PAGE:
Faced with the protestations of his brother, mothers, people, and guru, Rama at last argues that the hand of fate has a part in his exile to the forest. This quote showcases Rama's uncanny knack for discerning the right path of dharma, and it also demonstrates the importance of fate to the narrative.
One should never discount the majesty of Ravana of Lanka. Evil he was, but he was also the greatest of all the created beings of his time. He had dominated the known universe for centuries, and even Deva women felt weak with desire just to see him. He was matchless at arms, in his generosity, in his intelligence and knowledge of the sacred lore, and in his indomitable courage. He was Ravana, the peerless, the invincible. There was no one like him, as complex, as powerful, or as wise, save the great Gods of the Trinity themselves. But let us not forget he was evil as well: a Beast of the night.
Ravana is established as a worthy adversary for Rama; he is no mean villain, but instead a complex and powerful nemesis. Intriguingly, this passage emphasizes Ravana's majesty rather than his wickedness, highlighting some of his virtues, such as his intelligence and his desirability to women.
Jambavan said to the moody Hanuman, "Why, O Son of the wind, do you doubt yourself so much? But it is the curse of all the greatest. Those who cannot do a tenth of what you can, those who haven't a shadow of your strength, stand up and boast about their prowess, while you sit here listening to them and say nothing. Hanuman, we need a hero to leap across the see and bring glory to the vanaras."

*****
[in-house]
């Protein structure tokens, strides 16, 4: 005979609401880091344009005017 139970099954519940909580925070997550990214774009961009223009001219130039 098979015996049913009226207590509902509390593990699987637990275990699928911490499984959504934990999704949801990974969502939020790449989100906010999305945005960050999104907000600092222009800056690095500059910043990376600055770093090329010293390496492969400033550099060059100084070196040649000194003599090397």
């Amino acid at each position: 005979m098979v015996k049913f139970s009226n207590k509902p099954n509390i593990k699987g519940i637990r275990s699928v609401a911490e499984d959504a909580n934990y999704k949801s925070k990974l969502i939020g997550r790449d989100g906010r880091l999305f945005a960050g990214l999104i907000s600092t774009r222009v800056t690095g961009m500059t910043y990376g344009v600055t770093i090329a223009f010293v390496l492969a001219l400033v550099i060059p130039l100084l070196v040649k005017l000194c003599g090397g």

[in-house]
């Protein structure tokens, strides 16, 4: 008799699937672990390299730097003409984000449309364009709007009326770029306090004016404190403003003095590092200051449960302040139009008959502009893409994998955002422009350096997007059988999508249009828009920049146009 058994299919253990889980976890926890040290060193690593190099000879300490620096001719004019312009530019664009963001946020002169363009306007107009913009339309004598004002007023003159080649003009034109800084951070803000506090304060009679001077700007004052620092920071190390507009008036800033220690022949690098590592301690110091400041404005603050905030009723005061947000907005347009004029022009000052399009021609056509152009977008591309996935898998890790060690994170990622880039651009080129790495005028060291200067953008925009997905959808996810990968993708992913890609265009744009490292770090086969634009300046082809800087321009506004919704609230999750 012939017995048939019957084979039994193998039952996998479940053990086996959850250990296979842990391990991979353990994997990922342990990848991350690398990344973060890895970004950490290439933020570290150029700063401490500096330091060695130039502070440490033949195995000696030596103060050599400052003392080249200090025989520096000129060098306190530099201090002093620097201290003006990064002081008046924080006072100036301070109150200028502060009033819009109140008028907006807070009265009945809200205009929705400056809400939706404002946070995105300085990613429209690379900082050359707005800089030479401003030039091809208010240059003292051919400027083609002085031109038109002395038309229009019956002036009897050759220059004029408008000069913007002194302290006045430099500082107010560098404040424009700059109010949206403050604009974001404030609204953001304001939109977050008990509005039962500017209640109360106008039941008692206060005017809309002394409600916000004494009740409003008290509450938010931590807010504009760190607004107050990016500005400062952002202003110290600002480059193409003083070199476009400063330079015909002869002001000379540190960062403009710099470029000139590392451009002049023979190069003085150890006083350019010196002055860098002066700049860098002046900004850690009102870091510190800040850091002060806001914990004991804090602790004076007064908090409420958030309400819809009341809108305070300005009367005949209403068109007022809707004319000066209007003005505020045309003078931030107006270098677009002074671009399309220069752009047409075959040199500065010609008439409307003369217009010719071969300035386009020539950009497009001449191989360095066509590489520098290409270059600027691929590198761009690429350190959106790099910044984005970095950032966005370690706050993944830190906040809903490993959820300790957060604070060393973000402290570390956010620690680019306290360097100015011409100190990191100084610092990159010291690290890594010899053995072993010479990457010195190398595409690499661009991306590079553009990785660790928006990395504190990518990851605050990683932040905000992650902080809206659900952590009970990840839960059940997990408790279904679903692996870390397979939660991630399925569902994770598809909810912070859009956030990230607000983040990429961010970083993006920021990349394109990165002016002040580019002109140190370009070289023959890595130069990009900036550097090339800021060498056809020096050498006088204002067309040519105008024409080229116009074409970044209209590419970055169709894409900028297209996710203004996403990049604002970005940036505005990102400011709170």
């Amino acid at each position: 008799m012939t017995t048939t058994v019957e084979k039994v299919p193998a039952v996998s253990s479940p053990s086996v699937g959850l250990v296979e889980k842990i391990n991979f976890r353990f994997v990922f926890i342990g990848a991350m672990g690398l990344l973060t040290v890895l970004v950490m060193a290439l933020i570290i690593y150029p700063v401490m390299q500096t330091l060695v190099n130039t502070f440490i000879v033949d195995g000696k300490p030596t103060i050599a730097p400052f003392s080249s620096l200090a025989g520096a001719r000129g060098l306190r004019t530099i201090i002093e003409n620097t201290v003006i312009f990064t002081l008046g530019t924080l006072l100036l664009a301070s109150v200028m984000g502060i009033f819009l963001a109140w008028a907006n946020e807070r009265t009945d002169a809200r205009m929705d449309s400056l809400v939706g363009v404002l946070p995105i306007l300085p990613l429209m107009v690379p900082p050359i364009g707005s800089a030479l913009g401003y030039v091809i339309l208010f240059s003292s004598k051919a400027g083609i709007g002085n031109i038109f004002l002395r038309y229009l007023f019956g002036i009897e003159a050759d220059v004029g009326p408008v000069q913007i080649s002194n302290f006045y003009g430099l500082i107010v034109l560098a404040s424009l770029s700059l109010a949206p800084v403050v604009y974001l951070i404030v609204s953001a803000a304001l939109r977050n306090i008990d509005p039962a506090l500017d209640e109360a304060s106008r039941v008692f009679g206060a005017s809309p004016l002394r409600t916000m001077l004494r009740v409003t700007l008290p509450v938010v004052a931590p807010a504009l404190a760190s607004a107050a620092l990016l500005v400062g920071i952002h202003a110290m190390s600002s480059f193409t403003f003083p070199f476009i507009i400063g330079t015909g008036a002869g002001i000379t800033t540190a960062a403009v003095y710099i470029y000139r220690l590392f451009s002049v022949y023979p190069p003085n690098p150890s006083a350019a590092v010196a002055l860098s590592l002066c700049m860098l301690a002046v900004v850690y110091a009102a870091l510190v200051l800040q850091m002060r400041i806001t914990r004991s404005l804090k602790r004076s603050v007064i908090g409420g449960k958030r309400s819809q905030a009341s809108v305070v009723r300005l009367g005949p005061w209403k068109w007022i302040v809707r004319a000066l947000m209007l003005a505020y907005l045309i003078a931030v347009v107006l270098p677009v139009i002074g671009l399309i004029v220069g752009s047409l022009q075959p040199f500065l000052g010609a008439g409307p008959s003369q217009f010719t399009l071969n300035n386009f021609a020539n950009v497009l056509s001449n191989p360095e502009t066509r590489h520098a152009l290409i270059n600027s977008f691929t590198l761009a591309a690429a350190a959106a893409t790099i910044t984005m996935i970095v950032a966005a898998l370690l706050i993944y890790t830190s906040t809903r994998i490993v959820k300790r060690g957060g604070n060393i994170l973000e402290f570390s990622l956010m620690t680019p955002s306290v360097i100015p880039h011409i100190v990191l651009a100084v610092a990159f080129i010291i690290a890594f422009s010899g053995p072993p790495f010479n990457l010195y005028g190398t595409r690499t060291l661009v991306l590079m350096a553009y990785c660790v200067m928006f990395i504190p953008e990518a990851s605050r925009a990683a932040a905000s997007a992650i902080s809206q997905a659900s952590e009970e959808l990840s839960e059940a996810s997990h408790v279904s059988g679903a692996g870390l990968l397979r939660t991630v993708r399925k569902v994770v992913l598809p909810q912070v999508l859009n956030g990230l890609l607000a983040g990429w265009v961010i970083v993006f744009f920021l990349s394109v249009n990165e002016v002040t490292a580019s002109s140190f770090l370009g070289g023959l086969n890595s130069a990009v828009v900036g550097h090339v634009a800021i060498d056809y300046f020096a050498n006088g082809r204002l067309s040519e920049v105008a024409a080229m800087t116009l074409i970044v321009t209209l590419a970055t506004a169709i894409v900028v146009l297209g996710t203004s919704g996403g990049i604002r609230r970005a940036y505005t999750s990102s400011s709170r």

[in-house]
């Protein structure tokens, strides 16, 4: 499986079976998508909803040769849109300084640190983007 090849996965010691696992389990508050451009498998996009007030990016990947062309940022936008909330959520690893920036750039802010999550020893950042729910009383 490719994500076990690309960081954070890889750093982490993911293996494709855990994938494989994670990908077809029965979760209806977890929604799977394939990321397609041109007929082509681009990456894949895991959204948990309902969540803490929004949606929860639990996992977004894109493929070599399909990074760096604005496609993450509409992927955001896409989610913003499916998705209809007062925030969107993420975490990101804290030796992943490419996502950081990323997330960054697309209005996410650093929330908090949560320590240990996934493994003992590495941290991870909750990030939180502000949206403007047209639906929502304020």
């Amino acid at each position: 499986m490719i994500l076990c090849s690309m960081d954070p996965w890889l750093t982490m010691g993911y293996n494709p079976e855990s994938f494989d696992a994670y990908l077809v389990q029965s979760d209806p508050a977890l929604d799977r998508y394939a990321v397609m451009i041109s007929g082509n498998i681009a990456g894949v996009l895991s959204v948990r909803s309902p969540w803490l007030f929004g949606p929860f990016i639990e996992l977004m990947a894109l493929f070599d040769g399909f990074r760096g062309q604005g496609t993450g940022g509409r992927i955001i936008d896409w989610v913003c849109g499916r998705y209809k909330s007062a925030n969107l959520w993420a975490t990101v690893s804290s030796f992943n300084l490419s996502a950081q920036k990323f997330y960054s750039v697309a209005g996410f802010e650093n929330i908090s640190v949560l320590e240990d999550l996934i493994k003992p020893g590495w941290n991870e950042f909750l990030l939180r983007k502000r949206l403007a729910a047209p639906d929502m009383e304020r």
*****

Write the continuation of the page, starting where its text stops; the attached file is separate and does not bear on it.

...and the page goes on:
Hanuman is the vanara search party's only hope for searching the island of Lanka, but he isn't sure that he can accomplish this task. It is up to his friend Jamabavan to remind him of his abilities. This quote argues that those who boast the loudest often have the fewest skills, which highlights the virtue of humility in the Ramayana. This passage is an inspiration for anyone who doubts his or her own skills.
She looked up briefly into his eyes and, her voice firmer, said, "You have violated dharma and punishment will come to you more quickly than you think. You don't know Rama; he is not what you imagine him to be. You speak of the sea being an obstacle between him and me. But I say to you, Ravana, even if an ocean of stars lay between us, my Rama would come to find me."
Kidnapped and held against her will in Ravana's palace, Sita will not be seduced by either the rakshasa king's kindness or his terrible threats. She remains loyal to Rama even months after being kidnapped, never losing faith that he will come to rescue her. This quote uses beautiful imagery - crossing an ocean of stars - to emphasize the devotion between Rama and Sita.